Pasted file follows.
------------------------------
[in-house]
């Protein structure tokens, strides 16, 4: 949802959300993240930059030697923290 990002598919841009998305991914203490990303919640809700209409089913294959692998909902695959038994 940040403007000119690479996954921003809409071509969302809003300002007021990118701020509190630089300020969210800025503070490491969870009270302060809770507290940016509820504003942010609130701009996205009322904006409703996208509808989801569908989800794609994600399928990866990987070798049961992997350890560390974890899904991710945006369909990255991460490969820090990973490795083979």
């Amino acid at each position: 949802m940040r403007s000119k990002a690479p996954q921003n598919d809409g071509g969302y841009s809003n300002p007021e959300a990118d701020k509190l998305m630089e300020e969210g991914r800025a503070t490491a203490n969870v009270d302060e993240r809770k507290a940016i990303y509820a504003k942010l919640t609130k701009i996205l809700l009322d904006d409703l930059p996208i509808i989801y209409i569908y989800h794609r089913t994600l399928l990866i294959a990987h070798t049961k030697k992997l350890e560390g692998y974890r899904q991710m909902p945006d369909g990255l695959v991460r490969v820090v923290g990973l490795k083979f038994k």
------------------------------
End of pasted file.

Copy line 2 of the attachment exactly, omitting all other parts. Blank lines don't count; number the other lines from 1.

């Protein structure tokens, strides 16, 4: 949802959300993240930059030697923290 990002598919841009998305991914203490990303919640809700209409089913294959692998909902695959038994 940040403007000119690479996954921003809409071509969302809003300002007021990118701020509190630089300020969210800025503070490491969870009270302060809770507290940016509820504003942010609130701009996205009322904006409703996208509808989801569908989800794609994600399928990866990987070798049961992997350890560390974890899904991710945006369909990255991460490969820090990973490795083979």